Our Natural Places

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Header Image: Anhinga Miles and miles of miles and miles. That was the description of west Texas landscape we heard from more than one Texan as we settled into our new neighborhood. Exploration of the area confirmed the truth of the statement. Most of those miles, at first glance, appeared completely inhospitable. Upon closer examination, we discovered the most incredible array of life forms which had learned to adapt to what, for… Read More

Header Image: Least Bittern Clear skies and the wind had subsided. Two hours before sunset. I had a sudden notion to wander along the western shore of the lake where the sinking sun would provide strong but warm light as I peered into the reeds and trees lining this side of the lake. I knew there were breeding egrets and herons here, but would their nests be visible? When attempting to learn… Read More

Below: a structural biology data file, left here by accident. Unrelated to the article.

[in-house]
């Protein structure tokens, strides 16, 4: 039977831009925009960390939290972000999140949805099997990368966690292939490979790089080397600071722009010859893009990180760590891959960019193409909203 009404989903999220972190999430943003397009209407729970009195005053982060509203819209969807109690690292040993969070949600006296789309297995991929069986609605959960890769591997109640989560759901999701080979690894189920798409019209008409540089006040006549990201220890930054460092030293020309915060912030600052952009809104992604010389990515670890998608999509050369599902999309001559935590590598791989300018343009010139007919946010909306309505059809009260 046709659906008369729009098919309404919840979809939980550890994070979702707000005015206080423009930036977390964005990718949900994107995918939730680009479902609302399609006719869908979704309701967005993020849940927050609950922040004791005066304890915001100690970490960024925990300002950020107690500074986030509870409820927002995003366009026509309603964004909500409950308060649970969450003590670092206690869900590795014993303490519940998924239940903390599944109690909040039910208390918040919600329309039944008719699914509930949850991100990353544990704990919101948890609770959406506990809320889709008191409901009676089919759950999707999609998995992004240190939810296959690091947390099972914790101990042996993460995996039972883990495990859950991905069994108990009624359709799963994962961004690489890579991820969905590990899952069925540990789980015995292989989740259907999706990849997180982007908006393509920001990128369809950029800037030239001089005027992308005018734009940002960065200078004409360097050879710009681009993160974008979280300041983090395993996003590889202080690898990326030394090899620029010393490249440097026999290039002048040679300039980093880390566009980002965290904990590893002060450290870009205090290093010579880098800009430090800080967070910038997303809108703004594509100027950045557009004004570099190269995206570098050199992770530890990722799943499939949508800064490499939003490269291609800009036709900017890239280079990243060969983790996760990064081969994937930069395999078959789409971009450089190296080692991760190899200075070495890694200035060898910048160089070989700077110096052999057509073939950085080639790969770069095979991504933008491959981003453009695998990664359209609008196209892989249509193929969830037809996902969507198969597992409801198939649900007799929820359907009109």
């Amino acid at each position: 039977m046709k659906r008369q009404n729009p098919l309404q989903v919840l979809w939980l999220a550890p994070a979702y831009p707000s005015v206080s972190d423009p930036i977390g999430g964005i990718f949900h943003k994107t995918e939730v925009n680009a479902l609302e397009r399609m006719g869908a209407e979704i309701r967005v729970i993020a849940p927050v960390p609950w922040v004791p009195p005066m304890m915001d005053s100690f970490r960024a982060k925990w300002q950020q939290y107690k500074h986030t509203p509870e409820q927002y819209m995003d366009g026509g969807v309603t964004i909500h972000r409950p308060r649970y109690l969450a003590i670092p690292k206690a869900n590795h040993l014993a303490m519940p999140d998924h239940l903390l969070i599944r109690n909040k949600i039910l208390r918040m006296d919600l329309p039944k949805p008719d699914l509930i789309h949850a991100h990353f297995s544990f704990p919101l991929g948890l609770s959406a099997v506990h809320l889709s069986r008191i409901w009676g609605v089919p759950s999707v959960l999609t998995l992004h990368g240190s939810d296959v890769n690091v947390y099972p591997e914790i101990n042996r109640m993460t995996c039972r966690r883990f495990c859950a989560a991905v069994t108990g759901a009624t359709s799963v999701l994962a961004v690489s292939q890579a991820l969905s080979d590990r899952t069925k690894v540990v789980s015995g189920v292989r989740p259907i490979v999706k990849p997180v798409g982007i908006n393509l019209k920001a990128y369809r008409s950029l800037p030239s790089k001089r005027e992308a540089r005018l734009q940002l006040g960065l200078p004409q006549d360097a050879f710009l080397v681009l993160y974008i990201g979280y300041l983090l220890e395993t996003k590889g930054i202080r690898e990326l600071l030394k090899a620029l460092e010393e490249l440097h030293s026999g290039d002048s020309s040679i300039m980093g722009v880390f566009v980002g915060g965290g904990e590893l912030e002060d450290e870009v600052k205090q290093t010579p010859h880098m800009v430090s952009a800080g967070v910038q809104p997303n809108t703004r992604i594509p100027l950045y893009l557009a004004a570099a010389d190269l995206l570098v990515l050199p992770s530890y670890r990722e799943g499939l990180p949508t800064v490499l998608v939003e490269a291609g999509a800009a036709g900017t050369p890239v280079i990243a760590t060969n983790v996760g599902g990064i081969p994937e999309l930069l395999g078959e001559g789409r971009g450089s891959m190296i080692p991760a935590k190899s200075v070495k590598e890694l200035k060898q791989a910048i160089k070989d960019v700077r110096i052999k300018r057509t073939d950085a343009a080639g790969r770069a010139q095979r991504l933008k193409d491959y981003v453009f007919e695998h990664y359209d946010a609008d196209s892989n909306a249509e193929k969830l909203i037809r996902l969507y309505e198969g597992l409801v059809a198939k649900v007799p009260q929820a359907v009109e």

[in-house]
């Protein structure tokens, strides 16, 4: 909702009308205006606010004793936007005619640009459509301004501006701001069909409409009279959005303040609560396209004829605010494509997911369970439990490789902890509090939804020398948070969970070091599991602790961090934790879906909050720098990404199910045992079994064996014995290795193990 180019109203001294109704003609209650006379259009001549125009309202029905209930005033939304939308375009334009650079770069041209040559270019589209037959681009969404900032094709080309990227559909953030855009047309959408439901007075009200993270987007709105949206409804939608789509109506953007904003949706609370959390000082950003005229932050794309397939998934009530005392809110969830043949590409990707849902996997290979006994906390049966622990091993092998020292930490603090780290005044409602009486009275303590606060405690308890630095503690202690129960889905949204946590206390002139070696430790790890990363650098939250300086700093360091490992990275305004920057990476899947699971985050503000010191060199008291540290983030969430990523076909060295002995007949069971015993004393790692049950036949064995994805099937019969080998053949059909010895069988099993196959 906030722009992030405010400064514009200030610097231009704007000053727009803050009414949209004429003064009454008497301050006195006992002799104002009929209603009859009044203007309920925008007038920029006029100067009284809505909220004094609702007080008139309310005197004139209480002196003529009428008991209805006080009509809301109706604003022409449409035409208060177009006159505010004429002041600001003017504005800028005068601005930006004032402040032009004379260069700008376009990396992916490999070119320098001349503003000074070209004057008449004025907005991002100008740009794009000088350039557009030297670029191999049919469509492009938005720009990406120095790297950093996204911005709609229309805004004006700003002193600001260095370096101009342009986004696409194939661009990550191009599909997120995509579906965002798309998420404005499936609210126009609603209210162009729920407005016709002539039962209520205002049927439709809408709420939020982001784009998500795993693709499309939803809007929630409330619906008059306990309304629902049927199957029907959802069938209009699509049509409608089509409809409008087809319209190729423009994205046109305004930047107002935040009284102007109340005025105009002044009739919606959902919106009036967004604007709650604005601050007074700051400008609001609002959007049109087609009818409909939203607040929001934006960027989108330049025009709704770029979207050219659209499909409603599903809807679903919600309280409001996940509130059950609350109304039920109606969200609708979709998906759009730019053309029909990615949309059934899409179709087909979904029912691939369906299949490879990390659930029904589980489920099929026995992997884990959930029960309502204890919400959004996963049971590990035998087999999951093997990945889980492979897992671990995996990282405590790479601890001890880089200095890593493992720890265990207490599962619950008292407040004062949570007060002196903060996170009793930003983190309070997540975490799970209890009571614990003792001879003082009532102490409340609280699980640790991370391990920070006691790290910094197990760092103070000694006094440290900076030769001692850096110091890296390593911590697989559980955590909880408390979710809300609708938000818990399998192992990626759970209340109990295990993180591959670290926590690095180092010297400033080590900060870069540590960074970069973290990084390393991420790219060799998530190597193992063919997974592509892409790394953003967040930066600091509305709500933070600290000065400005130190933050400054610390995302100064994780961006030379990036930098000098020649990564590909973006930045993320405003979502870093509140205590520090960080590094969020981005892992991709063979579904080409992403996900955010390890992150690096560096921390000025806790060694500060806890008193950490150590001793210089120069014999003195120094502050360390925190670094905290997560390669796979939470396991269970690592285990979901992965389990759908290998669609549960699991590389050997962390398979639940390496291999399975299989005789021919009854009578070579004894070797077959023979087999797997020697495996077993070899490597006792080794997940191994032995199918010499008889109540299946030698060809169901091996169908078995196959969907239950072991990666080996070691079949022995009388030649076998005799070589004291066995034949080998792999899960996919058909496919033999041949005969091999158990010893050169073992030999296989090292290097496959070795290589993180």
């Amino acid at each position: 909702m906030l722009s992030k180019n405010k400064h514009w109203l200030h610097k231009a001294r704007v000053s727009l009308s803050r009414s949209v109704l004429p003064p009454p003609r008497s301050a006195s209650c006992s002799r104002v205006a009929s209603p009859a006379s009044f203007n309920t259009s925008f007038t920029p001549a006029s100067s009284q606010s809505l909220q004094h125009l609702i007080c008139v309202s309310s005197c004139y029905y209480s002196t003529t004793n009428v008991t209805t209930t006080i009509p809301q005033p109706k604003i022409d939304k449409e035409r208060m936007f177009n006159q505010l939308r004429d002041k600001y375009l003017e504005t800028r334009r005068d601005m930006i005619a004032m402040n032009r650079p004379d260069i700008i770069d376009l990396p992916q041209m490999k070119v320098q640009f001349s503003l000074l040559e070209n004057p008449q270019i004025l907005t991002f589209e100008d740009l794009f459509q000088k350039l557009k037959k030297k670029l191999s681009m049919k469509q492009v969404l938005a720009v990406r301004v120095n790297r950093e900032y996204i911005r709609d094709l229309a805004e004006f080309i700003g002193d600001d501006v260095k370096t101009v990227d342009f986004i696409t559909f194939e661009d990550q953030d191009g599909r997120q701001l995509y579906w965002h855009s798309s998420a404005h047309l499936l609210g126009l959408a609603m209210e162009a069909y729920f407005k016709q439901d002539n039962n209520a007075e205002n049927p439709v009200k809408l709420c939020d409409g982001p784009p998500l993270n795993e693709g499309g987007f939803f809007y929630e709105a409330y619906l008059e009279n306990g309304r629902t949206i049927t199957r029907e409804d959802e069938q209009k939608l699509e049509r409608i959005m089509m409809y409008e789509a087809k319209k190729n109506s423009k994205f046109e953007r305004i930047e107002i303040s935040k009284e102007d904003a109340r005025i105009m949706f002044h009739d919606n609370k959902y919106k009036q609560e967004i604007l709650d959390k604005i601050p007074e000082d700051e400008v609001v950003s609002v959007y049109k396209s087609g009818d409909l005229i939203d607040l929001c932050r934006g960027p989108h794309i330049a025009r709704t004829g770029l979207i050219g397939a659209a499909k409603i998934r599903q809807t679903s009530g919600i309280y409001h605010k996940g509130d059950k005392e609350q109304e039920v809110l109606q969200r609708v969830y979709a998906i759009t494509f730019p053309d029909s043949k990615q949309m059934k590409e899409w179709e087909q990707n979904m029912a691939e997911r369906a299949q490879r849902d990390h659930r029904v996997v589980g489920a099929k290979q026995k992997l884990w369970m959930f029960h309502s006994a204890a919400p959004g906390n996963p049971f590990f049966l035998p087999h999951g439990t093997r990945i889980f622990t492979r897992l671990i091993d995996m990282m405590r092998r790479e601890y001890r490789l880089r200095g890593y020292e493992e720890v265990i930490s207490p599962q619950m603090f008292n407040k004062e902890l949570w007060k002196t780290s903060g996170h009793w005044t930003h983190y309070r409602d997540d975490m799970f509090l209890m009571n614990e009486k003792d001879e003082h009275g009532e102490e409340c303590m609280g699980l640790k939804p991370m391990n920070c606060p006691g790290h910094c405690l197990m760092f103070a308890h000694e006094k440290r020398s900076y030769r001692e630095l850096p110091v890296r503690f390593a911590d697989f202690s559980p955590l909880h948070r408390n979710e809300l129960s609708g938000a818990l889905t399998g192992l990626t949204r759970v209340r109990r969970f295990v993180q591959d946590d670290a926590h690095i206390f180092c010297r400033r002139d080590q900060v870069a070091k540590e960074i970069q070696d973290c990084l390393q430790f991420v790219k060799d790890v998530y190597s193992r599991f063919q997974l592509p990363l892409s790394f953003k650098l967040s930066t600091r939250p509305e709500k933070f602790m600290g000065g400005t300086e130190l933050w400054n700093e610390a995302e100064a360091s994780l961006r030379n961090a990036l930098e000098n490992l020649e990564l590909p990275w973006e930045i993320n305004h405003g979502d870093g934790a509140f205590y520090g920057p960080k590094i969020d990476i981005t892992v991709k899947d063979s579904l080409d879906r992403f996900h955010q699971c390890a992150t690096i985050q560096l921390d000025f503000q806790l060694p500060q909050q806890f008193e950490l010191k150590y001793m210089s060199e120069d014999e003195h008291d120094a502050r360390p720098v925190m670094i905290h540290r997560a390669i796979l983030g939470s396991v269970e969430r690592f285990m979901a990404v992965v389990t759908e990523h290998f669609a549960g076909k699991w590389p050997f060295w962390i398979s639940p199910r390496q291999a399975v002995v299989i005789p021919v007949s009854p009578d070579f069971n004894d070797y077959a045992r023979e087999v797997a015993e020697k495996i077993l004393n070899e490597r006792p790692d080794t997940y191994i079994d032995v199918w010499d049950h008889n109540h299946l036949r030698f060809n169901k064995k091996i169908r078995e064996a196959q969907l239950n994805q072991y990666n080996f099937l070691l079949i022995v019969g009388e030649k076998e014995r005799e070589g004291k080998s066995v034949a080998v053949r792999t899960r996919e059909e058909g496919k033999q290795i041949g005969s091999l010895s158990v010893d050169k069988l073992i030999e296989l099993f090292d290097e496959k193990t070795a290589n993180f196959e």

Header Image: Snail Kite Most living things are creatures of habit. For good reasons. Over time, we find what works best to ensure our survival. If we happen to be a black bear, we develop a habit of examining certain trees which in the past were used by bees. Yellow-legged Mud-dauber Wasps habitually sting and paralyze spiders, but don’t consume most of them. Instead, they seal a couple dozen in a nest… Read More

(Header image: Peace River swamp.) “The Butcher Bird’s been busy!” This was the third insect Gini had spotted stuck on a fence barb. The Butcher Bird is a nickname for members of the shrike family, in our case it’s the Loggerhead Shrike. They will capture a bug and impale it on a fence barb or thorn to make it easier for them to eat. It is not unusual to find caches of… Read More